Crab culture with a conscience
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The rapid spread of aquaculture in recent decades has brought riches to some, ruin to many, exclusion to the poorest coastal dwellers, and environmental degradation. Scientists in the Philippines are adapting aquaculture to make it sustainable over the long term and suitable for small-scale, family-level operators. An innovative system of captive crab culture in live mangrove is being developed in the central Philippines and is now being verified and demonstrated on the southern island of Mindanao. “Aquaculture needs to become more mangrove-friendly to be sustainable,” argues Dr. Jurgenne H. Primavera of the Iloilo, Philippines-based Aquaculture Department of the Southeast Asian Fisheries Development Centre (SEAFDEC), an 11-member inter-governmental treaty organization headquartered in Thailand. “That means developing aquaculture techniques that don't require clearing the trees.”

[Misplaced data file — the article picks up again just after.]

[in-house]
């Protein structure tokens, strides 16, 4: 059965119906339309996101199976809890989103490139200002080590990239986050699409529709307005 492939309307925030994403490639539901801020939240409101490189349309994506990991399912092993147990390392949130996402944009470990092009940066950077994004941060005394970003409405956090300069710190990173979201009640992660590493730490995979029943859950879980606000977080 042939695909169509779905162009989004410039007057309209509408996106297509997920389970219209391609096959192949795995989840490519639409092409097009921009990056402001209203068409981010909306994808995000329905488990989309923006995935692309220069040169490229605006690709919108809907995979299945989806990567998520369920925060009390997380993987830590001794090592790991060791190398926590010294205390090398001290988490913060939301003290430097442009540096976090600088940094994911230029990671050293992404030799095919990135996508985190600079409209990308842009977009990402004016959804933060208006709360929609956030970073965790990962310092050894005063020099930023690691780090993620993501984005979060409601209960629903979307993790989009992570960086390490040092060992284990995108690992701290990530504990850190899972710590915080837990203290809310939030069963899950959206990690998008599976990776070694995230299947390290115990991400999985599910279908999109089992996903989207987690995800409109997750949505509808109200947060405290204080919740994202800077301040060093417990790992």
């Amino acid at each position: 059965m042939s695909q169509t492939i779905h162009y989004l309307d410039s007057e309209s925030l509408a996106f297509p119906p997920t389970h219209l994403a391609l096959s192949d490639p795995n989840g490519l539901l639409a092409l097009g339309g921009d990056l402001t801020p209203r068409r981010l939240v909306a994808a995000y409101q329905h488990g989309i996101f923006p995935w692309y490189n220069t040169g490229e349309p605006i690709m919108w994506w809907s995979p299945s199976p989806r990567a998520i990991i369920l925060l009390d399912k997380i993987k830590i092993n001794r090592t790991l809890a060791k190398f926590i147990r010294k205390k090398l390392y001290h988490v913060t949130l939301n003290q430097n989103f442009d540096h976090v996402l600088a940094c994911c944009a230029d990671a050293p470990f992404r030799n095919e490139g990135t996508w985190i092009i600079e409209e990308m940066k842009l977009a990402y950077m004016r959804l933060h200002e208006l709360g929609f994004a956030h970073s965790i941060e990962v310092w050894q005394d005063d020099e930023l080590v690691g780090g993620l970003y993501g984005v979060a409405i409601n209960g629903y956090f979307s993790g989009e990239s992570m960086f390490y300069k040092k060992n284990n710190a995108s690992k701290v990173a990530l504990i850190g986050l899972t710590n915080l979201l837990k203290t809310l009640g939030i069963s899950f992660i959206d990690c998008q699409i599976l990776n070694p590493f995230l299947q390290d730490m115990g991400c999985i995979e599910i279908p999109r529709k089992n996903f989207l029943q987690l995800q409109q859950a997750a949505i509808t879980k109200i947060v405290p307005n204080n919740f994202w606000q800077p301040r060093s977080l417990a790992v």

Crab culture with a conscience. (2005, May 17-19). The News Today, pp. 11, 14.
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Crab culture; Aquaculture; Sustainable aquaculture; Mangroves; Livelihoods; Environmental protection; Governments; Coastal zone management; Feed; Pellet feeds; Scylla serrata; Southeast Asian Fisheries Development Center/ Aquaculture Department (SEAFDEC/AQD); Department of Environment and Natural Resources (DENR); European Commission; Primavera, Jurgenne H.; Batonghinog, Cris
- The News Today